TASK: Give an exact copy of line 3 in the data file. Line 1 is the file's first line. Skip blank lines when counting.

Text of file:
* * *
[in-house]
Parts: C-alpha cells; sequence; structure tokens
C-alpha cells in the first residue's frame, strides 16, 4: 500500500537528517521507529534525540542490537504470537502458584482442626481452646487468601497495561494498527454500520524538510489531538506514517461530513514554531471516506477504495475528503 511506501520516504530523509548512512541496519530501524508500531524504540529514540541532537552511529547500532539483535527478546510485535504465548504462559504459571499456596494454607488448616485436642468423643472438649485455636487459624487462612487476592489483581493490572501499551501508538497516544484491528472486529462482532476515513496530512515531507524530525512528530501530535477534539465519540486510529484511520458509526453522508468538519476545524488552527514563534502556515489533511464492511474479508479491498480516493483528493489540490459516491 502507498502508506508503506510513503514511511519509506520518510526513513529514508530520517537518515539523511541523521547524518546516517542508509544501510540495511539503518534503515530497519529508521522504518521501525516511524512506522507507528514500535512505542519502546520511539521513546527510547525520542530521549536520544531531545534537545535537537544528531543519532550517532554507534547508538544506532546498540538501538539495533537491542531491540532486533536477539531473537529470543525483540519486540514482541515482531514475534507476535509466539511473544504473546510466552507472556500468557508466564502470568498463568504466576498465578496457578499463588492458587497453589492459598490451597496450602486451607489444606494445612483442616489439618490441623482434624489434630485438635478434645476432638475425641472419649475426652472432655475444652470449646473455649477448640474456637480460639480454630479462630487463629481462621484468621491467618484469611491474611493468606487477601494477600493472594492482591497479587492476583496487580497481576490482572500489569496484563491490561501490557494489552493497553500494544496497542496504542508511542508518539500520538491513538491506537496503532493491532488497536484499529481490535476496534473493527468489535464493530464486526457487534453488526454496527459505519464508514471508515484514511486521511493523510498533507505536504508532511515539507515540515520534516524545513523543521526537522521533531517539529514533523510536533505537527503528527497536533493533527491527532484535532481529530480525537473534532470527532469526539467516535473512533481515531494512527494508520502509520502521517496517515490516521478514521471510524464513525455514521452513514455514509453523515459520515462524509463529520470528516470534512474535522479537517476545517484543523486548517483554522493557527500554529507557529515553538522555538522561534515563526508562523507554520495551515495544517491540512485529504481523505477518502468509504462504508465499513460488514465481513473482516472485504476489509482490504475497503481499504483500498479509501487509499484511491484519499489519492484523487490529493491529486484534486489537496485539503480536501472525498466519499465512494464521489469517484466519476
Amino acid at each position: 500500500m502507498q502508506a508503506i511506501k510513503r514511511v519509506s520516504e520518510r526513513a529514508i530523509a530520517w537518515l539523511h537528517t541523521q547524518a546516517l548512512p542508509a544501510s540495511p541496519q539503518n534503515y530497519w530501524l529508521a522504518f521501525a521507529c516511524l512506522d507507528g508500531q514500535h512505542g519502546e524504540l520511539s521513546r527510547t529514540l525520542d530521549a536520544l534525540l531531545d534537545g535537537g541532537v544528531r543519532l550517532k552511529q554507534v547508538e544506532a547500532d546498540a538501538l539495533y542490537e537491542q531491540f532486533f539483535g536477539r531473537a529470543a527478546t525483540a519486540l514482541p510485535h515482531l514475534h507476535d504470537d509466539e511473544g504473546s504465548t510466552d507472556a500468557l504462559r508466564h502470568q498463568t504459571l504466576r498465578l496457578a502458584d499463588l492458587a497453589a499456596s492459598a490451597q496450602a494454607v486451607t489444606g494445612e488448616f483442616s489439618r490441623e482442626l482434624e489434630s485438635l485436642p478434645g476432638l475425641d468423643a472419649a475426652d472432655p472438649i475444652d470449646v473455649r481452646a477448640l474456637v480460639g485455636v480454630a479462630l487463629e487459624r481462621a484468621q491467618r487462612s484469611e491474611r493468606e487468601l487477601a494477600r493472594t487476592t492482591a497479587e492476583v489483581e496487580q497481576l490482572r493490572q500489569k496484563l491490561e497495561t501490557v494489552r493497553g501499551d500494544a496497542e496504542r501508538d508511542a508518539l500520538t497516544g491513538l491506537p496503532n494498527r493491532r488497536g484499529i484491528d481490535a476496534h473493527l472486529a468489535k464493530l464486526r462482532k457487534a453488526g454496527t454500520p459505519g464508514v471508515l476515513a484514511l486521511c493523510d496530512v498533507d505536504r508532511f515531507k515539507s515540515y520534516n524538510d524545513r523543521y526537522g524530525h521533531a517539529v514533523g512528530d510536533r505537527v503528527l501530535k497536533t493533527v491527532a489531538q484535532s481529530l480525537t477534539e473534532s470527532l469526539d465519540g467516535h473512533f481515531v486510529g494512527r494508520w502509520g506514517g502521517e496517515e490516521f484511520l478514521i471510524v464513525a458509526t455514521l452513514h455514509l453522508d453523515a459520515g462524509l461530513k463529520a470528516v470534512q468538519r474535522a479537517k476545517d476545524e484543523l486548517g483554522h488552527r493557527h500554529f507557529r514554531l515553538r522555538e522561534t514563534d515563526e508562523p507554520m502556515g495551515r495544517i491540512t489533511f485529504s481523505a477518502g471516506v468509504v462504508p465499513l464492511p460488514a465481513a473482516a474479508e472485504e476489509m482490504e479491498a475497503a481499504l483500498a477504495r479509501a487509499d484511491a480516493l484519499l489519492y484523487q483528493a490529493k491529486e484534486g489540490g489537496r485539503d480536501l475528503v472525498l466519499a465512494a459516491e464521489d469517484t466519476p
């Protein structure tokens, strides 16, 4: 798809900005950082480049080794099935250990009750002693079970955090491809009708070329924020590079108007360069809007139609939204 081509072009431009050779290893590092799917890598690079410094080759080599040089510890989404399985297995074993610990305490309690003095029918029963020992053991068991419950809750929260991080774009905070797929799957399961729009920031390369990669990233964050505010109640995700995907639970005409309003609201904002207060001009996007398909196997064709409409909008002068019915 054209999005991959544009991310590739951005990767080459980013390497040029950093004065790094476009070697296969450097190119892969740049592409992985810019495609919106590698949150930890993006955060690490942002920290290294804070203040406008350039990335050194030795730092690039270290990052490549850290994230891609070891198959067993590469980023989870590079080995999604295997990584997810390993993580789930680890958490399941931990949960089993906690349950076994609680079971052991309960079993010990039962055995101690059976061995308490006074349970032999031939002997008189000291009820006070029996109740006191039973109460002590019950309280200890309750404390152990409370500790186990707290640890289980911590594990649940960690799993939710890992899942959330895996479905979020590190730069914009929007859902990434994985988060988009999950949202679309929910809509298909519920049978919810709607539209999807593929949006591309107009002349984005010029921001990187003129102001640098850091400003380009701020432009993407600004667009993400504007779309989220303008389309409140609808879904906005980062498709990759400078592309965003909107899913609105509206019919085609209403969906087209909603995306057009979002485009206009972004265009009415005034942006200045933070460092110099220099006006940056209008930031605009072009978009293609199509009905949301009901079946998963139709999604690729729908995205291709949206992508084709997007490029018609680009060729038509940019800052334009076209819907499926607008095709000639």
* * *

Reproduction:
C-alpha cells in the first residue's frame, strides 16, 4: 500500500537528517521507529534525540542490537504470537502458584482442626481452646487468601497495561494498527454500520524538510489531538506514517461530513514554531471516506477504495475528503 511506501520516504530523509548512512541496519530501524508500531524504540529514540541532537552511529547500532539483535527478546510485535504465548504462559504459571499456596494454607488448616485436642468423643472438649485455636487459624487462612487476592489483581493490572501499551501508538497516544484491528472486529462482532476515513496530512515531507524530525512528530501530535477534539465519540486510529484511520458509526453522508468538519476545524488552527514563534502556515489533511464492511474479508479491498480516493483528493489540490459516491 502507498502508506508503506510513503514511511519509506520518510526513513529514508530520517537518515539523511541523521547524518546516517542508509544501510540495511539503518534503515530497519529508521522504518521501525516511524512506522507507528514500535512505542519502546520511539521513546527510547525520542530521549536520544531531545534537545535537537544528531543519532550517532554507534547508538544506532546498540538501538539495533537491542531491540532486533536477539531473537529470543525483540519486540514482541515482531514475534507476535509466539511473544504473546510466552507472556500468557508466564502470568498463568504466576498465578496457578499463588492458587497453589492459598490451597496450602486451607489444606494445612483442616489439618490441623482434624489434630485438635478434645476432638475425641472419649475426652472432655475444652470449646473455649477448640474456637480460639480454630479462630487463629481462621484468621491467618484469611491474611493468606487477601494477600493472594492482591497479587492476583496487580497481576490482572500489569496484563491490561501490557494489552493497553500494544496497542496504542508511542508518539500520538491513538491506537496503532493491532488497536484499529481490535476496534473493527468489535464493530464486526457487534453488526454496527459505519464508514471508515484514511486521511493523510498533507505536504508532511515539507515540515520534516524545513523543521526537522521533531517539529514533523510536533505537527503528527497536533493533527491527532484535532481529530480525537473534532470527532469526539467516535473512533481515531494512527494508520502509520502521517496517515490516521478514521471510524464513525455514521452513514455514509453523515459520515462524509463529520470528516470534512474535522479537517476545517484543523486548517483554522493557527500554529507557529515553538522555538522561534515563526508562523507554520495551515495544517491540512485529504481523505477518502468509504462504508465499513460488514465481513473482516472485504476489509482490504475497503481499504483500498479509501487509499484511491484519499489519492484523487490529493491529486484534486489537496485539503480536501472525498466519499465512494464521489469517484466519476